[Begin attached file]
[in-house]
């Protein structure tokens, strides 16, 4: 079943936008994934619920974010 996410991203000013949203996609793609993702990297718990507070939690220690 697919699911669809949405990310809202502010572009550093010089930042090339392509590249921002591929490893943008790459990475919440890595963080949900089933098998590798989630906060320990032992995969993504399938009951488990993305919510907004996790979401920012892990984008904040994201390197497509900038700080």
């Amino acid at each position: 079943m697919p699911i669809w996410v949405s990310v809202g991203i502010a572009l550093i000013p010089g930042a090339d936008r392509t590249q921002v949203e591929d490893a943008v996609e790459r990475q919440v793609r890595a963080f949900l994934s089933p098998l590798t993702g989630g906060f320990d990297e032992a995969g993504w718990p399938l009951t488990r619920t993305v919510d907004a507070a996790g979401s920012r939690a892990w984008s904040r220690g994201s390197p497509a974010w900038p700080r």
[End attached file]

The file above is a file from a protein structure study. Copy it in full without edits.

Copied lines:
[in-house]
């Protein structure tokens, strides 16, 4: 079943936008994934619920974010 996410991203000013949203996609793609993702990297718990507070939690220690 697919699911669809949405990310809202502010572009550093010089930042090339392509590249921002591929490893943008790459990475919440890595963080949900089933098998590798989630906060320990032992995969993504399938009951488990993305919510907004996790979401920012892990984008904040994201390197497509900038700080």
């Amino acid at each position: 079943m697919p699911i669809w996410v949405s990310v809202g991203i502010a572009l550093i000013p010089g930042a090339d936008r392509t590249q921002v949203e591929d490893a943008v996609e790459r990475q919440v793609r890595a963080f949900l994934s089933p098998l590798t993702g989630g906060f320990d990297e032992a995969g993504w718990p399938l009951t488990r619920t993305v919510d907004a507070a996790g979401s920012r939690a892990w984008s904040r220690g994201s390197p497509a974010w900038p700080r």